Nick Reichart 2nd year grad student
Nick earned his B.S. in biology with a chemistry minor from York College of Pennsylvania in 2014. He then worked as a research technologist at The Center for Inherited Disease Research at Johns Hopkins. Since 2016 he pursues a PhD in biochemistry through the Molecular Bioscience Program. Nick studies uncultured microbes in Yellowstone hot springs, with an emphasis on archaea that might be involved in carbon cycling. In addition, he works on the development of a novel bioorthogonal labeling approach to visualize DNA-synthesizing cells using click chemistry.
Rachel Lange Spietz, PhD Visit GoogleScholar profile
Rachel earned her B.S. in Environmental Biology with minors in Microbiology and Soil Science in 2009 from MSU Bozeman. In 2013, she received a M.Sc. in Aquatic and Fishery Sciences at the University of Washington (UW) researching the effects of decreasing dissolved oxygen on microbial communities in Hood Canal, WA. During her PhD in the School of Oceanography at UW (2013-2017), she studied the influence of deep-sea volcanic eruptions on pelagic microbial communities and the ecophysiological role of an abundant and ubiquitous mixotrophic sulfur-oxidizing marine bacterial clade. As a post-doc at MSU, Rachel is studying the spatial distribution of microbial activity in salt marsh and deep sea sediments.
Viola Krukenberg, PhD Visit GoogleScholar profile
Viola earned a B.Sc. in Biology from the University of Göttingen (GE) in 2009 and graduated with a M.Sc. in Marine Microbiology from the University of Bremen (GE) in 2011. During her PhD studies (2012-2015) at the Max Planck Institute for Marine Microbiology (Bremen), Viola worked with Gunter Wegener and Antje Boetius on the microbial interactions in anaerobic methane-oxidizing consortia. After a short postdoc at the MPI, she started her postdoc at MSU in 2017. Viola studies the physiology of uncultured microbes and their biogeochemical function in the transformation of diverse carbon compounds in deep-sea sediments of the Guaymas Basin.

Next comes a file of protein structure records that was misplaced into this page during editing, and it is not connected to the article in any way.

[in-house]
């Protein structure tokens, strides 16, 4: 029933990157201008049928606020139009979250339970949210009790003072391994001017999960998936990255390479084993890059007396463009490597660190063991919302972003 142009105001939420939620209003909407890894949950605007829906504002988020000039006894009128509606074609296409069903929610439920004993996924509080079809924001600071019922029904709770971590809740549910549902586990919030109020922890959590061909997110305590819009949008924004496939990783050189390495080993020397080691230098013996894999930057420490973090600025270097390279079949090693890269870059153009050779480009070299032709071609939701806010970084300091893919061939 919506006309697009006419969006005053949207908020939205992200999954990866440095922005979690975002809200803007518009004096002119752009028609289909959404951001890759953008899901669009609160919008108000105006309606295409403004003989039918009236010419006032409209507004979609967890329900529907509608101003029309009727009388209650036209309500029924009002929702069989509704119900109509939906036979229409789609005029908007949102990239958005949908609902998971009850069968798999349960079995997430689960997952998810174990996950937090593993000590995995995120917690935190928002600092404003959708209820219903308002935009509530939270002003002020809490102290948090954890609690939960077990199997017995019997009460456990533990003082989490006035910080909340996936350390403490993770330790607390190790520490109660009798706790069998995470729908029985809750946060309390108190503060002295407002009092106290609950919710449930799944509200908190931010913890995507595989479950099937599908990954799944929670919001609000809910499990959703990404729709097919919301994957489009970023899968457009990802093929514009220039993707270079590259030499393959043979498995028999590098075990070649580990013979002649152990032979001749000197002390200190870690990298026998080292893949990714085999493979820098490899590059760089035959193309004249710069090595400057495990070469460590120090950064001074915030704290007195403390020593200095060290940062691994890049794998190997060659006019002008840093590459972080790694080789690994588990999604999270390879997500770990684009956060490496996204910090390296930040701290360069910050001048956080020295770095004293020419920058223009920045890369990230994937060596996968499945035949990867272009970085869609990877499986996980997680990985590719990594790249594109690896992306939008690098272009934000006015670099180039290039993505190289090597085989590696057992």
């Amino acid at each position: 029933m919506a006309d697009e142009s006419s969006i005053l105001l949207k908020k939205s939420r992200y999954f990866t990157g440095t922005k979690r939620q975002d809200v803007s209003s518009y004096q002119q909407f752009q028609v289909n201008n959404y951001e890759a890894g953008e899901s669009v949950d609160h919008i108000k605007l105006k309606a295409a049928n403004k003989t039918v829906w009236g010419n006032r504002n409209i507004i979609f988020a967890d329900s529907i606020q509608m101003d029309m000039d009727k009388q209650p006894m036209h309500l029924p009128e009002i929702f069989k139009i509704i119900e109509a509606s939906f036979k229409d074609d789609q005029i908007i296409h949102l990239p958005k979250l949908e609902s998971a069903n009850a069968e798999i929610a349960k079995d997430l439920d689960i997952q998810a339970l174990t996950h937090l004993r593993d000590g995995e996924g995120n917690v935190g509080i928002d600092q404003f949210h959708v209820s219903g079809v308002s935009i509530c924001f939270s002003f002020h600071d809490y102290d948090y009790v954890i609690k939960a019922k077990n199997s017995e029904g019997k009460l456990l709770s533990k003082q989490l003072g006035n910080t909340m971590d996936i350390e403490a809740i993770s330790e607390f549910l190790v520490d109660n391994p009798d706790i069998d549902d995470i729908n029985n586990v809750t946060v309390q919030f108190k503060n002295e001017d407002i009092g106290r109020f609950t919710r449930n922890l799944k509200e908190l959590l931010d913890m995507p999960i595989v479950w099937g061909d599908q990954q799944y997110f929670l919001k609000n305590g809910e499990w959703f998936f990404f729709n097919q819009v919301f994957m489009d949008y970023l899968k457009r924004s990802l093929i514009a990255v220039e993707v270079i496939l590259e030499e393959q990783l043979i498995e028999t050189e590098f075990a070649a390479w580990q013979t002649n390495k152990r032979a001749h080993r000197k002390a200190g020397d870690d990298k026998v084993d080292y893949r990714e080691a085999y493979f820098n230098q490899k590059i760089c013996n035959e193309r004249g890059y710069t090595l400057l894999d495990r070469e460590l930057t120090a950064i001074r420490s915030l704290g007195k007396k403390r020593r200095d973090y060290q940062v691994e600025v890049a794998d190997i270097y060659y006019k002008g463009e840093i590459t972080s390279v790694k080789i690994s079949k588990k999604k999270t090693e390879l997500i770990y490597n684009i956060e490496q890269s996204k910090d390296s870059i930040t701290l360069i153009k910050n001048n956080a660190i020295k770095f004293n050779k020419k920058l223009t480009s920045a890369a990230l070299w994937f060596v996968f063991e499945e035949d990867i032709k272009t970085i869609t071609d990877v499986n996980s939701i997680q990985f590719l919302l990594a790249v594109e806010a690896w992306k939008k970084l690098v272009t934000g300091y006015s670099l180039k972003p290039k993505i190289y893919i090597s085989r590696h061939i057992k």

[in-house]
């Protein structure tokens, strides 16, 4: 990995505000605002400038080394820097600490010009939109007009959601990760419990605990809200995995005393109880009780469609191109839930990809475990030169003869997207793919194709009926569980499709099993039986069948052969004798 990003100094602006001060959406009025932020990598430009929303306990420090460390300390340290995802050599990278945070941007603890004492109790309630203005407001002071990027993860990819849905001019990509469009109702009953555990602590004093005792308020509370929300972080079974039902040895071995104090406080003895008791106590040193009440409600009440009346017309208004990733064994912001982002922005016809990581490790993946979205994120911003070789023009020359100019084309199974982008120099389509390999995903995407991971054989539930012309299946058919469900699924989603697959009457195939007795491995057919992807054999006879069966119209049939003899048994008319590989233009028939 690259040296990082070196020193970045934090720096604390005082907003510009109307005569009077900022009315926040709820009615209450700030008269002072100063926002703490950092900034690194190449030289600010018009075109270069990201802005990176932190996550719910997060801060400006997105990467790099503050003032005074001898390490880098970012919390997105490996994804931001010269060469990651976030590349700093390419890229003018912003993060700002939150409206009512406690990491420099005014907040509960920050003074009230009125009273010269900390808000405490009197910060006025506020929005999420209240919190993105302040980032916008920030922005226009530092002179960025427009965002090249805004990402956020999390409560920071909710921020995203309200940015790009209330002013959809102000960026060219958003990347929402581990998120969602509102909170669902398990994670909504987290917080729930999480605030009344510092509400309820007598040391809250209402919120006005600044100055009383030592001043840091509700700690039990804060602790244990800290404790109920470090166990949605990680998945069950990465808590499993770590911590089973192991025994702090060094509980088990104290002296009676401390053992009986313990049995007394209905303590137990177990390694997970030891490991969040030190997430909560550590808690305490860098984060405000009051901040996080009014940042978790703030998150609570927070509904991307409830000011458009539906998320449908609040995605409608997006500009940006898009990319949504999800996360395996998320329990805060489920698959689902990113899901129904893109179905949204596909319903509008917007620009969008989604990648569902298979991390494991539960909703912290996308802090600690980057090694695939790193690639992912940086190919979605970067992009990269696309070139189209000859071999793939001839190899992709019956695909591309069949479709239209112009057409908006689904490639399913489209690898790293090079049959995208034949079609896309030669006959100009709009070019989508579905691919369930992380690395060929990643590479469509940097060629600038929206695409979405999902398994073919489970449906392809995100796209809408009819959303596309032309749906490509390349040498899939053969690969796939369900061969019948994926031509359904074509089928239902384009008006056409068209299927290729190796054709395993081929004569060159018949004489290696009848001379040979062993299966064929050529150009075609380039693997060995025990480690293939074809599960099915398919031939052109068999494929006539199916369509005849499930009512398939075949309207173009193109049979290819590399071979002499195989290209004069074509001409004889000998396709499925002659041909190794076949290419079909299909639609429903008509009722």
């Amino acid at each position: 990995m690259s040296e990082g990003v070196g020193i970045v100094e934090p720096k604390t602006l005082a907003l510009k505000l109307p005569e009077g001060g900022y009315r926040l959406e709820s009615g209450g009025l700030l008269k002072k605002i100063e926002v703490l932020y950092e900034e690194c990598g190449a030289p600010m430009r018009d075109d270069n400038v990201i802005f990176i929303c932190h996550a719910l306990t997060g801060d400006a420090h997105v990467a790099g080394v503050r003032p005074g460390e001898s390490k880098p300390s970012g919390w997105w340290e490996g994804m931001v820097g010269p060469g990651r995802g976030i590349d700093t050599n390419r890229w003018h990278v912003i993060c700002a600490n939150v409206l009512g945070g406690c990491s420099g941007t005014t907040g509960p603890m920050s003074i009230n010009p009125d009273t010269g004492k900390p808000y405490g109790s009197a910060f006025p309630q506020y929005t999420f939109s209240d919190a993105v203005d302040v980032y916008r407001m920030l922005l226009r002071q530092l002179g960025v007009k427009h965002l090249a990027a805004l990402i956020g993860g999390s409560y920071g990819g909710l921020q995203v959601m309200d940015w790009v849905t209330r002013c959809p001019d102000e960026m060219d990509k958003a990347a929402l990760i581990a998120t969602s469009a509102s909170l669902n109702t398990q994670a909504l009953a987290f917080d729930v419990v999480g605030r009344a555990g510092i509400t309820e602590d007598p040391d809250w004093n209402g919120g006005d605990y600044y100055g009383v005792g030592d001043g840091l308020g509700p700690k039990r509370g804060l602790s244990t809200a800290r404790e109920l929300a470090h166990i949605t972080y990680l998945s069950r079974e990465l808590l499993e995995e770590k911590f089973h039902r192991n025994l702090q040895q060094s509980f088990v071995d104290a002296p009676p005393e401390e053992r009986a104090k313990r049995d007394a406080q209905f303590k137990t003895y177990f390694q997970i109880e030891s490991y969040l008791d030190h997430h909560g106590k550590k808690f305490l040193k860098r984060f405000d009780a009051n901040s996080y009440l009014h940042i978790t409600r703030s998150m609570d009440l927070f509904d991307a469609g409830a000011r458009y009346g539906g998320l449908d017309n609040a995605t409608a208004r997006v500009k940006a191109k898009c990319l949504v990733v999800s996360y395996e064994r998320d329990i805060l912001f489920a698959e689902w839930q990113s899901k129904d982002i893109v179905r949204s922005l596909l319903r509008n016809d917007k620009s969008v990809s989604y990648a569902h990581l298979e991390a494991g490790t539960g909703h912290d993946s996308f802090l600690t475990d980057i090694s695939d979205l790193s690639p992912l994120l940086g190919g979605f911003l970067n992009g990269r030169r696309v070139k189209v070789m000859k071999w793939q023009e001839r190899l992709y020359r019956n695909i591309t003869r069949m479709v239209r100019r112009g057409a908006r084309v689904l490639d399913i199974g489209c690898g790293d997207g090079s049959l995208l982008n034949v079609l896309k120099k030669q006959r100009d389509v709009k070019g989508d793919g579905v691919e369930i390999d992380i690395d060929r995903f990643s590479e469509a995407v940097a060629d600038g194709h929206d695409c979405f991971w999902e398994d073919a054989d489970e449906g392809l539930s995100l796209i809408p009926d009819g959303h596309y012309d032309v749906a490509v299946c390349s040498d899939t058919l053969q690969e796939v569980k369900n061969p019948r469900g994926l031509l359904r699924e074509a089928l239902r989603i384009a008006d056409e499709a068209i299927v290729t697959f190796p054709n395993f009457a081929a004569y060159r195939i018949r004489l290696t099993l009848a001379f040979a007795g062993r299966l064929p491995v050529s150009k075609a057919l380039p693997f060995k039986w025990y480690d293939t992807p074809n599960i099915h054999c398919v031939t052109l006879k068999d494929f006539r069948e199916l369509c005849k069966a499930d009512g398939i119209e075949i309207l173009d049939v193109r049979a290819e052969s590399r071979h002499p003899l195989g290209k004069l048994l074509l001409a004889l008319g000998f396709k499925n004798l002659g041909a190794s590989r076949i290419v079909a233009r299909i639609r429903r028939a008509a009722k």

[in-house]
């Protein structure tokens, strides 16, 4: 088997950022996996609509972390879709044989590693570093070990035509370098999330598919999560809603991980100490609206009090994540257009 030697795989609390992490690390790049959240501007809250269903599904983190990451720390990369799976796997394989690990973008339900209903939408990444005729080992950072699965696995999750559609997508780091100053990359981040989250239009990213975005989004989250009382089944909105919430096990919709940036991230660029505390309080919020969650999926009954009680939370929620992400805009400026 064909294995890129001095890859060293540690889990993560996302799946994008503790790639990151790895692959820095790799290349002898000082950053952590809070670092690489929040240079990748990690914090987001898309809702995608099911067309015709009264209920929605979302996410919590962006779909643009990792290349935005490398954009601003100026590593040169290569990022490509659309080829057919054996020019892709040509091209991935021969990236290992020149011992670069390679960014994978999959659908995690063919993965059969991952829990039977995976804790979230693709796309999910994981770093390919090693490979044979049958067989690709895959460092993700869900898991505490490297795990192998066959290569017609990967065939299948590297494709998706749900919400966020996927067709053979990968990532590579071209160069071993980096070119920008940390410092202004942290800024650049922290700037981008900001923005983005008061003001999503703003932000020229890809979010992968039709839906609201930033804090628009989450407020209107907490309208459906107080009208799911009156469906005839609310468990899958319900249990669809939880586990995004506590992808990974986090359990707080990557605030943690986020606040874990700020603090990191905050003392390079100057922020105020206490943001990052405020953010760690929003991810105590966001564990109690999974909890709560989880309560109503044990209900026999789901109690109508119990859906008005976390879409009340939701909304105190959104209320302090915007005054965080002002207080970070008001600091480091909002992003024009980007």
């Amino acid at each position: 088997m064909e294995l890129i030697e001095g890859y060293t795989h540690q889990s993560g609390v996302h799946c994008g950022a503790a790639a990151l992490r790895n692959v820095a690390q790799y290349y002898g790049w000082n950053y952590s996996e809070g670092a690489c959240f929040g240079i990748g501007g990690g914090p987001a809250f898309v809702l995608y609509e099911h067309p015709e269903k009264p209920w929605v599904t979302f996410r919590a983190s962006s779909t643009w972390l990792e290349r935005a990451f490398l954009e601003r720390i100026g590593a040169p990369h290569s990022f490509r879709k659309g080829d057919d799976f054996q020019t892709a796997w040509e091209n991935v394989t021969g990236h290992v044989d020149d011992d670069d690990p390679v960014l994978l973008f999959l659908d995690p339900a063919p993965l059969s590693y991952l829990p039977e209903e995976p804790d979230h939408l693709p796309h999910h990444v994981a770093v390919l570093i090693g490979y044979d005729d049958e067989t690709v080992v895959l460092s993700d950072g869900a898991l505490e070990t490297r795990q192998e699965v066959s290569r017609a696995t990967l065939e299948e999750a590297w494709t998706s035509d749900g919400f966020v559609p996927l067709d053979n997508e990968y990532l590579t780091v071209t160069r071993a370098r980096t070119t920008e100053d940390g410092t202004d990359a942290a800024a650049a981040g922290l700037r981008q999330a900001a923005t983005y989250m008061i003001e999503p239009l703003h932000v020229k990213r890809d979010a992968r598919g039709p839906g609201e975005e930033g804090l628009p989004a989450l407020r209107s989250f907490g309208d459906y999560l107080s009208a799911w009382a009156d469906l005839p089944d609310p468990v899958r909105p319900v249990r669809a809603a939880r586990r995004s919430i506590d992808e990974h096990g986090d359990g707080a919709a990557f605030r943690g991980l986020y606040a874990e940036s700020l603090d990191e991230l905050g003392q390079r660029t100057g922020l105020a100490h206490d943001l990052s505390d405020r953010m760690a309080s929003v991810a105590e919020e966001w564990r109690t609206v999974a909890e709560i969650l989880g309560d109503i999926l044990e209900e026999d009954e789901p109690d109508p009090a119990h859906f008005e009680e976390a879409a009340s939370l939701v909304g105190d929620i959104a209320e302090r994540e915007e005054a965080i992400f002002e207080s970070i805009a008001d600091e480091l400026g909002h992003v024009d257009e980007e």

Responsible for providing comedic therapy.
If you are a highly motivated prospective grad student or postdoc candidate, please contact Roland by email. Prospective students are encouraged to apply to both the Chem-Biochem and Molecular Biosciences Program. If you are interested in working with us, while pursuing a PhD in microbiology, please contact Roland.
Mackenzie Lynes 1st year grad student
Mackenzie earned her B.S. in microbiology with a minor in plant pathology from the Ohio State University in 2016. Following her degree, she participated in the Higher Education Research Experience program at Oak Ridge National labs for a year. She started her PhD in biochemistry at MSU in 2017. Mackenzie studies uncultured archaea in geothermal features of the mud volcano and Porcupine Hills regions of Yellowstone NP in order to define seasonal changes in microbial community composition and geochemistry and characterize novel archaea.
Mackenzie's work is supported through NSF BuG ReMeDEE and the Thermal Biology Institute.
Dogtoral students and postdogs
Roland Hatzenpichler, PhD
Assistant Professor, Department of Chemistry and Biochemistry
Roland earned his Ph.D. in Microbial Ecology in the lab of Michael Wagner at the University of Vienna (Austria). After finishing his Ph.D. in 2011, he moved to the U.S. to perform postdoctoral research with Victoria Orphan at the California Institute of Technology. Roland moved to MSU in summer 2016 as an Asst. Res. Prof. in the Dep. of Microbiology and Immunology. In November 2016, he started his position as Asst. Prof. in the Dep. of Chemistry and Biochemistry.
In charge of moral support.